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Some Wisconsin School Districts Prepared to Release Personal Student Info to Voucher Industry

Fully Fund Schools Equitably and Fairly

Educate All Students, Support Public Education

Oshkosh schools set deadline to OK student info release
Nathaniel Shuda, Oshkosh Northwestern Media February 17, 2015
Story Highlights
• School Choice Wisconsin is requesting students’ personal information known as directory data.
• Oshkosh school board policy defines the data as name, grade level and school attended.
• Addresses and telephone numbers of elementary students also are included in the definition.
• Parents have until the end of Monday to decide whether to allow the district to release the data.

Oshkosh Area School District parents have until Monday to decide whether they want their children’s personal information released to a statewide school voucher group.

District leaders notified parents Monday about an open records request from School Choice Wisconsin, a Milwaukee-based nonprofit that advocates for school choice programs. Oshkosh is one of about 30 districts statewide to receive such a request.

The group is seeking a portion of the district’s school…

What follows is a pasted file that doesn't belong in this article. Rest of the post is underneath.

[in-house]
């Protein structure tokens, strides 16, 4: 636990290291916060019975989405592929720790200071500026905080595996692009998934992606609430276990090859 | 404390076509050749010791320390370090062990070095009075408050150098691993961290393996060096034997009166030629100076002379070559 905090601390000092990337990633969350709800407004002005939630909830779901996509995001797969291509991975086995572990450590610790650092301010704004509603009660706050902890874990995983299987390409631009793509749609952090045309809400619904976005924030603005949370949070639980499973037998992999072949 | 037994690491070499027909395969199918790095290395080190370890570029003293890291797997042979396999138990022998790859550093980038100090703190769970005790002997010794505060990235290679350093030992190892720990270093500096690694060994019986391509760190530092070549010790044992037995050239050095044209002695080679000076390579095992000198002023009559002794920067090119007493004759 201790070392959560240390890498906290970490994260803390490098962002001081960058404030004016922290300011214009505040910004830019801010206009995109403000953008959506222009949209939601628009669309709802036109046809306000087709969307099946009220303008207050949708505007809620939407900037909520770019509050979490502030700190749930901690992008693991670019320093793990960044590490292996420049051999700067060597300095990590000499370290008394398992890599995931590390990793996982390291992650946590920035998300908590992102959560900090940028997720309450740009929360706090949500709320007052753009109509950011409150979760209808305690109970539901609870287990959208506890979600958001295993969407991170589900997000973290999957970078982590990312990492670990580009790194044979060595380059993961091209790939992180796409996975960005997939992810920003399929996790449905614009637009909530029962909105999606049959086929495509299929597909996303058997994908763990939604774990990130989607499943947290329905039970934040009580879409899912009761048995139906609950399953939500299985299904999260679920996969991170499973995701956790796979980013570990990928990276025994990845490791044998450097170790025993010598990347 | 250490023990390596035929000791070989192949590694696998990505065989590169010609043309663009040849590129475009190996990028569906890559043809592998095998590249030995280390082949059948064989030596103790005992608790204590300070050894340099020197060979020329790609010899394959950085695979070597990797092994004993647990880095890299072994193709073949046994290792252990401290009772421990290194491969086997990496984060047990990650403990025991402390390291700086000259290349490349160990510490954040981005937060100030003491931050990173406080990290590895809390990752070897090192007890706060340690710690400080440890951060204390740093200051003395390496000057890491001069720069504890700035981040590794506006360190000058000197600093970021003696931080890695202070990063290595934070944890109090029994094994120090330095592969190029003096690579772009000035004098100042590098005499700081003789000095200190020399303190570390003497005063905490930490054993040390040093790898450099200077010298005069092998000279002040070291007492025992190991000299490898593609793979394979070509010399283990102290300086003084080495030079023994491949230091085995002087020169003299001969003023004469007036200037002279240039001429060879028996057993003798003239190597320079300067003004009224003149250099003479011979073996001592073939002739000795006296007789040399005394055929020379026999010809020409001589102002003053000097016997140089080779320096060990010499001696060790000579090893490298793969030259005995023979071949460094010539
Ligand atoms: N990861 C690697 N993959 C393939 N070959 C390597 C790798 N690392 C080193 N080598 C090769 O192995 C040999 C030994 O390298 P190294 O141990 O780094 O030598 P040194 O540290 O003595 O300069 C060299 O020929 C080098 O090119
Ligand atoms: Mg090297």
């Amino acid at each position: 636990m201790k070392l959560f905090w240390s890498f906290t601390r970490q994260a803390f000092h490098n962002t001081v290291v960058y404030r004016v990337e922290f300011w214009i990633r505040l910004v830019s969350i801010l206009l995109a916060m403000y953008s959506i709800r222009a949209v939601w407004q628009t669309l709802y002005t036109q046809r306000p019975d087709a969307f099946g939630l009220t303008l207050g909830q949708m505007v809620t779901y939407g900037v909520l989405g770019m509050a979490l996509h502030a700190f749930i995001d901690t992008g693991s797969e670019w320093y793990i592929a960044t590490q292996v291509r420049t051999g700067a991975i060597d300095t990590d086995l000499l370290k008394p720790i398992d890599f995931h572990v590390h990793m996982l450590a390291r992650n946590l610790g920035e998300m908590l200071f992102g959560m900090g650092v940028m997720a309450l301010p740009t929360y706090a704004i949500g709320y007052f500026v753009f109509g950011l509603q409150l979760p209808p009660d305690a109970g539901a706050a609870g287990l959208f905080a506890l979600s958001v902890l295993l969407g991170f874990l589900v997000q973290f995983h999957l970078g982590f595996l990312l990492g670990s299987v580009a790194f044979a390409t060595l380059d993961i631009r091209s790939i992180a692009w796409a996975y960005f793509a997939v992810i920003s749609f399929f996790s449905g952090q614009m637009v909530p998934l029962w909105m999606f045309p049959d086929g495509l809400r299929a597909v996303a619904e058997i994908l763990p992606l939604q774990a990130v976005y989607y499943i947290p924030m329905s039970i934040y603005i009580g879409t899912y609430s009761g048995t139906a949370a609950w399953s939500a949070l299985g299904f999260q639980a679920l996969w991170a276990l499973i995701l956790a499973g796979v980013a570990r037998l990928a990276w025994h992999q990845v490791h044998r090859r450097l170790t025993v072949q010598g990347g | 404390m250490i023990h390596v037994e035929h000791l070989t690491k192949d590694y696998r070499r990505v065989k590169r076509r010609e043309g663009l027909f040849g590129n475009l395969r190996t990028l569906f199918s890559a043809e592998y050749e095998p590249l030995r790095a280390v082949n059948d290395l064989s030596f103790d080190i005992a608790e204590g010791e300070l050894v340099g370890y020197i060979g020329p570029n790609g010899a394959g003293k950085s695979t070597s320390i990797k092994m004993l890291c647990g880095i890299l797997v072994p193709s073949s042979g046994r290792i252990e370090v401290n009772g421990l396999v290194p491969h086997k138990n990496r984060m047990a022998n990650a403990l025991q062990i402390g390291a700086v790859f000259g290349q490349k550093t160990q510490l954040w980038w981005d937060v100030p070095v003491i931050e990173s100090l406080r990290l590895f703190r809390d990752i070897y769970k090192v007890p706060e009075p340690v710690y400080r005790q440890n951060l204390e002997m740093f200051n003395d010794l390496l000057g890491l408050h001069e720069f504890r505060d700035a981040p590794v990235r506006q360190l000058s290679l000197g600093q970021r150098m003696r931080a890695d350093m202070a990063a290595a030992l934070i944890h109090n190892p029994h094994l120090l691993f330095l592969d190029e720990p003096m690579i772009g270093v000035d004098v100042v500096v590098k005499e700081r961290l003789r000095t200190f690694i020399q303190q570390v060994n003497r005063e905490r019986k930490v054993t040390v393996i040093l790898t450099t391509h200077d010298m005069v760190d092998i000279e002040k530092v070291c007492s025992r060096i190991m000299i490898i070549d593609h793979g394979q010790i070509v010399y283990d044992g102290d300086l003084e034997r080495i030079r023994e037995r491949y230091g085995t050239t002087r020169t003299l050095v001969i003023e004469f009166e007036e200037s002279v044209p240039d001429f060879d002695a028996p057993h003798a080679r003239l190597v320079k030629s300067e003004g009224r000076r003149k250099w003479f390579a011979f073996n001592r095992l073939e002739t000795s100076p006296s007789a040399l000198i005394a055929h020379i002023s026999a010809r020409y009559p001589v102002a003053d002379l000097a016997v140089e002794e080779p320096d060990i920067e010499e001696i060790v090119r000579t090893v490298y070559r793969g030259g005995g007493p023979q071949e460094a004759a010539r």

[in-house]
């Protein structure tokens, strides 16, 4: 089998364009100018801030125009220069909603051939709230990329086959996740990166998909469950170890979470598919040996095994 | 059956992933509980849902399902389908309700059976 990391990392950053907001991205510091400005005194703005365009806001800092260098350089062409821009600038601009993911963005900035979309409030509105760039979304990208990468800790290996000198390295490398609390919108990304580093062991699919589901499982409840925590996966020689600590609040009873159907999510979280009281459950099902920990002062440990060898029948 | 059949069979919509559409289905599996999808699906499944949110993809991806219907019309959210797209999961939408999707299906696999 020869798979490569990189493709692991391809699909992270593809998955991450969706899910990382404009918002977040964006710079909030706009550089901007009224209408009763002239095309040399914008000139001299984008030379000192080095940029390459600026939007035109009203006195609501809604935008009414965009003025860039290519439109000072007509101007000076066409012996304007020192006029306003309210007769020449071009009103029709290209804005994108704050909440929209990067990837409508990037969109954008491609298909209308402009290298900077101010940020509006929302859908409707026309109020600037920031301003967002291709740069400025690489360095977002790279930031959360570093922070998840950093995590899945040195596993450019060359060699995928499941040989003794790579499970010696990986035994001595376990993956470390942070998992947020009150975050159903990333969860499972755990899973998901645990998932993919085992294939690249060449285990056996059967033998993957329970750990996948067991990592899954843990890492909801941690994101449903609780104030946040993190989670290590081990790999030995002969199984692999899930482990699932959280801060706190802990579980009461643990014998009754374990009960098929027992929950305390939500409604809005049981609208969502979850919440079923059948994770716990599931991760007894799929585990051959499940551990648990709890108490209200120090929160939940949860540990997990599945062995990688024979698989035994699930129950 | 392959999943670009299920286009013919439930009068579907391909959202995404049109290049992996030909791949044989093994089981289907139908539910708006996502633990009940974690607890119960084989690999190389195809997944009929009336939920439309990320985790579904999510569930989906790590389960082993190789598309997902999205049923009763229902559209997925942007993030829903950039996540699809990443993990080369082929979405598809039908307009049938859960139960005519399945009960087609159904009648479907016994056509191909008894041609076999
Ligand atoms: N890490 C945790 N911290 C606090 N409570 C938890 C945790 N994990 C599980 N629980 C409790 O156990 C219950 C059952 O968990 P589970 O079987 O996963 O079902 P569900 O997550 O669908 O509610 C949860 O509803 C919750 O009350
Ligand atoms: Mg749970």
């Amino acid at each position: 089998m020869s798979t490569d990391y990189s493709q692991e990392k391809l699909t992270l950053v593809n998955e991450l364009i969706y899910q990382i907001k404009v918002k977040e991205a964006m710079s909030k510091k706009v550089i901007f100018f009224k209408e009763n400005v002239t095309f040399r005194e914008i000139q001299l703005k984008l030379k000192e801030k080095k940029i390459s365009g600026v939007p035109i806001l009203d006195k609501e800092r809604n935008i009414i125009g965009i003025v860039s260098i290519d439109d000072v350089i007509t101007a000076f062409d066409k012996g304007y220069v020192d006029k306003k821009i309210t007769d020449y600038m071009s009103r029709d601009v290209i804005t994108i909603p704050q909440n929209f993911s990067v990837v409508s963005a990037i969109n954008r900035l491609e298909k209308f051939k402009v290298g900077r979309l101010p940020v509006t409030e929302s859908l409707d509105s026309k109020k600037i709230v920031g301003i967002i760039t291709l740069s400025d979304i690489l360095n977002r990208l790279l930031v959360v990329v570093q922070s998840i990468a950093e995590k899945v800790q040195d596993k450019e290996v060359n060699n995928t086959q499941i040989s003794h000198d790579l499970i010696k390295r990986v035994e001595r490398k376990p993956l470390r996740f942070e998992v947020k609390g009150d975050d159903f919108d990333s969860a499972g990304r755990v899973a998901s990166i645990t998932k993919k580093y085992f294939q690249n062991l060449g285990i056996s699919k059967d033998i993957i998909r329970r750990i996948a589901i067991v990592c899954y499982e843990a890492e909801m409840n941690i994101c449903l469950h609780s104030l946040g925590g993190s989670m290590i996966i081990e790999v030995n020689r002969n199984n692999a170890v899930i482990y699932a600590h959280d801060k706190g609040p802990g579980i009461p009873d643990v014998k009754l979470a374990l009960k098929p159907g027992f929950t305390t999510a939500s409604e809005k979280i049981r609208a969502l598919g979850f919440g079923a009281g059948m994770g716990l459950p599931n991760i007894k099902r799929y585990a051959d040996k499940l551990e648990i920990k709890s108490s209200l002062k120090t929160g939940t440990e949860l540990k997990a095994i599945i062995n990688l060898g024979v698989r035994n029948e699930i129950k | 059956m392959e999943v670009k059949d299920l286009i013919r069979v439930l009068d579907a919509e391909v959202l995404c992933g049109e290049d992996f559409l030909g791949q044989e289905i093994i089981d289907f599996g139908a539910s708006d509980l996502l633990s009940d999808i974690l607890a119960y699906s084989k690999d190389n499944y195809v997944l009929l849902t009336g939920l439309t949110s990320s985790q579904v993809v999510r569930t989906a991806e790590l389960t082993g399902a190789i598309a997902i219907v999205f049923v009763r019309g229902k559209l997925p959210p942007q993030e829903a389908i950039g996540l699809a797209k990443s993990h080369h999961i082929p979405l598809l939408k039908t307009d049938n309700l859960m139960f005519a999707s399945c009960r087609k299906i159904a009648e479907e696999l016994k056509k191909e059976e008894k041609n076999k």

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House Ed Approves Student Success Act to Replace NCLB

Still waiting for one or the other to dump privatization and denounce the standardized test score as The Evidence of educational value. #EdBlogNet

deutsch29: Mercedes Schneider's Blog

In July 2013, the House passed Representative John Kline’s (R-MN) Student Success Act, known as a “No Child Left Behind rollback.” No House Democrat supported the legislation, however, and it died in the Senate.

Almost a year and a half later, on February 11, 2015, Kline’s Student Success Act passed the House Education Committee and is once again headed for the House floor for a vote.

Details on Student Success Act amendments and motions can be found here.

Three proposed amendments in particular caught my attention. The first is Number 20: “college and career ready standards for all students.”

Common Core.

It was defeated, 16 yeas to 21 nays.

So, no Common Core written into the Student Success Act.

Another amendment, Number 17, would have provided federal funding for assessments aligned to the content standards proposed in Number 20.  This amendment was offered and…